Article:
Beyond Green: Towards a Sustainable Art is an exhibition centered around sustainable design philosophies from national and international artists. The exhibition has traveled to various university art museums as well as art centers across America and in London, Ontario. Now at the DeVos Art Museum at Northern Michigan University, its final destination, the show will extend through March 30, 2009.
Beyond Green connects environmental needs with social justice practices to show various cultures’, generations’ and societies’ approaches to sustainability. Stephanie Smith, curator of the exhibition, says, “Sustainability involves the attempt to meet the development needs of current society without sacrificing the capacity of future generations to meet their own needs.” This definition of the often broad term set the tone of the work selected and now serves as a guide to the exhibition space.
Smith thematically grouped the show into three parts: objects, structures and processes and networks. Some pieces are practical and stem from a specific need in our culture, where others are fanciful and rhetorical based. The objects category focuses on smaller items that employ a wide range of sustainable design practices. The structure section discusses sustainability within modern city environments. Last, the processes and networks grouping covers sustainability in daily routines.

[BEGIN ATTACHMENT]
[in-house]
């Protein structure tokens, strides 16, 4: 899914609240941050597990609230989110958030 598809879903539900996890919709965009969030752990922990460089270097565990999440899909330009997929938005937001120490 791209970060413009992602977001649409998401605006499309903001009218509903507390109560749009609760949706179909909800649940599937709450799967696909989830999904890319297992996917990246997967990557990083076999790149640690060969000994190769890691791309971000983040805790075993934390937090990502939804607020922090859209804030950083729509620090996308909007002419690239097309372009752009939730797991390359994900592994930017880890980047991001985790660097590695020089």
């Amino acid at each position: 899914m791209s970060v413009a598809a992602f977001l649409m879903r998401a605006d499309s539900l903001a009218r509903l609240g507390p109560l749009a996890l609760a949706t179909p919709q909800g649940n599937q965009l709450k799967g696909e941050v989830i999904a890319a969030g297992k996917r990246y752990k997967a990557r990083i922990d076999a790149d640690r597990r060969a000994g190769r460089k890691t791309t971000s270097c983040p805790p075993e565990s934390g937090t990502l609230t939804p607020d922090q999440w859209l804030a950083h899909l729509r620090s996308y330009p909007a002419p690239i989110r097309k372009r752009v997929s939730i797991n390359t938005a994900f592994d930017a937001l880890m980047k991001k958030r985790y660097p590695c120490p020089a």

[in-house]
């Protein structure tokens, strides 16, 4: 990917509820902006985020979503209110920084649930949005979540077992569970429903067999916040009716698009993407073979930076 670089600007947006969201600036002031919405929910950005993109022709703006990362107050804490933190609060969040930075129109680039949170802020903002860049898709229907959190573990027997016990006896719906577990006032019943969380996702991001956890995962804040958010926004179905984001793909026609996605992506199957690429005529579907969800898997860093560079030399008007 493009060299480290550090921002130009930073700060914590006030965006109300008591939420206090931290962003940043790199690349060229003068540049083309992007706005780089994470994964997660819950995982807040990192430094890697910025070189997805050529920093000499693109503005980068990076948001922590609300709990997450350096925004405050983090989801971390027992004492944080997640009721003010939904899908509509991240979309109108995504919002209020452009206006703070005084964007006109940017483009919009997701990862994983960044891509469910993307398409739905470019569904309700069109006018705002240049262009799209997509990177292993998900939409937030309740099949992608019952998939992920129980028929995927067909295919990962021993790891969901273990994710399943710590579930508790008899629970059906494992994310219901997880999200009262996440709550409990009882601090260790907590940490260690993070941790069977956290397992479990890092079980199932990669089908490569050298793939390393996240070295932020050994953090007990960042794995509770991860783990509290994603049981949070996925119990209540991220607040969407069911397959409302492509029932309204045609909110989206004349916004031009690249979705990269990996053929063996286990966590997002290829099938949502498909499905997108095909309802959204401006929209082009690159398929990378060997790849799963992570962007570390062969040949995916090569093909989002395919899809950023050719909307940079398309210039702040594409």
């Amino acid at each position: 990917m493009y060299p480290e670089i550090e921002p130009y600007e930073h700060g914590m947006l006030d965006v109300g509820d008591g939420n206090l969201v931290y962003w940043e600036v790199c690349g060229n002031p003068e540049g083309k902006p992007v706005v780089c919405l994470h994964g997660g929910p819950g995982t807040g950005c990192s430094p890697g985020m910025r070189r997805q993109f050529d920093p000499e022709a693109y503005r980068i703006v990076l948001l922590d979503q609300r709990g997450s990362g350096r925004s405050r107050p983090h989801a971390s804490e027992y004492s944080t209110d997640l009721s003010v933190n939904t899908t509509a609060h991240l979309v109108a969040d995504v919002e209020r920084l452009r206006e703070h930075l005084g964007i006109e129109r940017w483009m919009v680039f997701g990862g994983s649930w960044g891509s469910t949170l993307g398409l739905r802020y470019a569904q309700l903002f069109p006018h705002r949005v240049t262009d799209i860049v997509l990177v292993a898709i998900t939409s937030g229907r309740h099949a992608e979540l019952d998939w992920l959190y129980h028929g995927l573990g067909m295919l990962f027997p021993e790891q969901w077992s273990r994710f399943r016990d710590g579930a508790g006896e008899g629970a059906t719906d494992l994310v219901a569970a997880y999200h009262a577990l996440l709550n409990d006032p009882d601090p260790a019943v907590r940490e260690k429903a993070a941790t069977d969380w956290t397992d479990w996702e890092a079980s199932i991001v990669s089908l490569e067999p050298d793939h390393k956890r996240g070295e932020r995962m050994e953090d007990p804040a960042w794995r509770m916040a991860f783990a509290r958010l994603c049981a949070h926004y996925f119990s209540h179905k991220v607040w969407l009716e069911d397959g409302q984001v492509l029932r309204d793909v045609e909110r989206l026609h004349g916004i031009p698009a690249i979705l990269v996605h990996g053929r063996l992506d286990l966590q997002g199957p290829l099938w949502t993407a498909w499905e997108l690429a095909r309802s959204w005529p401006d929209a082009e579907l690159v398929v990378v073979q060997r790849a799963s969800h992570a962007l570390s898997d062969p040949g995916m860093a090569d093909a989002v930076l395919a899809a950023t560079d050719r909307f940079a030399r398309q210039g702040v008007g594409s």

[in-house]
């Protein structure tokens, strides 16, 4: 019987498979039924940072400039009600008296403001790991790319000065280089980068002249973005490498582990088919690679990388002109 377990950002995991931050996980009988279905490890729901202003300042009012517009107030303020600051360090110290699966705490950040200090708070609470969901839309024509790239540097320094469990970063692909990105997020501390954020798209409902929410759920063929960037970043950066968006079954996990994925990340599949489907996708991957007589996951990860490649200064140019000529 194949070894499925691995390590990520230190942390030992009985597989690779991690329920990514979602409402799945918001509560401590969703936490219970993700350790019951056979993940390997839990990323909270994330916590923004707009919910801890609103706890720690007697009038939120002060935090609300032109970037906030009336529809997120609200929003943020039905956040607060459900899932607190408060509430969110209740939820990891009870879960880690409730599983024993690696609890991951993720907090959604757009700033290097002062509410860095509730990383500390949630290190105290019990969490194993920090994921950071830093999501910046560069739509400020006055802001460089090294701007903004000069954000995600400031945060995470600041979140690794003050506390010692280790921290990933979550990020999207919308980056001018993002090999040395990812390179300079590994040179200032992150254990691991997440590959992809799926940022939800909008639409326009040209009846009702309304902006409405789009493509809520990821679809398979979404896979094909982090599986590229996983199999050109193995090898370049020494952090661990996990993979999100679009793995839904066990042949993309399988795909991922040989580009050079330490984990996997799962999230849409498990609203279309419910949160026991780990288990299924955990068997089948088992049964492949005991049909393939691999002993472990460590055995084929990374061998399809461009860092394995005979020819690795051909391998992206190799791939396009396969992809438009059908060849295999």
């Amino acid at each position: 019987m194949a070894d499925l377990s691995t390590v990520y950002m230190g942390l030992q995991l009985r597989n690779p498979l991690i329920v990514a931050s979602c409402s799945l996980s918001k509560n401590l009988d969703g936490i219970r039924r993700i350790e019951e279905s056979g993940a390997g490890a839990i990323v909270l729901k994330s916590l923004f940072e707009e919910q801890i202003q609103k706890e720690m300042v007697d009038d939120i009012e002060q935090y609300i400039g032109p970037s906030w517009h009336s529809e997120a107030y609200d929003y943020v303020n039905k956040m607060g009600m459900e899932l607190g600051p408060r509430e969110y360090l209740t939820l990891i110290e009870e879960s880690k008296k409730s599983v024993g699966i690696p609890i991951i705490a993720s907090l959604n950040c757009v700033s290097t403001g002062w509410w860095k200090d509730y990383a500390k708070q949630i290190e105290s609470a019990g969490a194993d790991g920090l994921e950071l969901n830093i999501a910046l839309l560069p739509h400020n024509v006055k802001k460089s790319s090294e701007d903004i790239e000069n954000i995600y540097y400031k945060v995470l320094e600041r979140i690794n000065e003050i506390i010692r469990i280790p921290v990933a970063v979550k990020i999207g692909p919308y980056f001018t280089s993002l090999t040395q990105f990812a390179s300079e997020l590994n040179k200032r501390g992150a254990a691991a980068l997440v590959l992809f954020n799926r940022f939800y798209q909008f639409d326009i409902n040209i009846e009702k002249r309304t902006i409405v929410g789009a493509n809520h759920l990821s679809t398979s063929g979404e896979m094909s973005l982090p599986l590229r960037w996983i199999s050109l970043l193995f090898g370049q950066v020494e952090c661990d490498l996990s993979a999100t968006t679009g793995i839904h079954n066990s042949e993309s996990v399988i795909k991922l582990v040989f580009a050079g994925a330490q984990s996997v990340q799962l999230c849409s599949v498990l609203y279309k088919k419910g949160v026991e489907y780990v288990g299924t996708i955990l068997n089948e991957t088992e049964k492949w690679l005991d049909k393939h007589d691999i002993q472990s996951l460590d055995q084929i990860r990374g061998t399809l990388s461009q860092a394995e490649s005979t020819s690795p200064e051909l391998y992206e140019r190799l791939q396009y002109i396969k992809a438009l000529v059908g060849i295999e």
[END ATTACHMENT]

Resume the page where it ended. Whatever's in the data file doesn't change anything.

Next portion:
ParaSITE. Photo Courtesy Beyond Green
Michael Rakowitz’s ParaSITE series is one of the first pieces to open the exhibition space as it an inviting and sets the social and environmental tone for the rest of the show. ParaSITE is a multi-layered piece that addresses the lack of affordable housing, homelessness, the environment and class structures. Rakowitz collaborated with individuals from the homeless community to create a practical space that was customized around their needs and desires. The piece inflates with recycled warm vented air from a near by building.
ParaSITE is as artistically dense as it is rich in social meanings. I’m not sure if it is the plastic windows, the dome-like shape or the marshmallow appearance that makes this piece oddly welcoming. The small windows that surround the shelter connect the interior space with the outer environment, while also creating a rhythmic pattern of an organic shape. The dome shape mimics a tent form, however the marshmallow quality evokes a sense of stability and comfort, essential for his target audience. The inflated form is practical, eco-friendly and artistically attractive.
In case you missed Beyond Green, or you can’t make it to the DeVos Art Museum in the next couple of weeks, iCI and Smart Museum of Art have released a catalog to accompany the exhibition.
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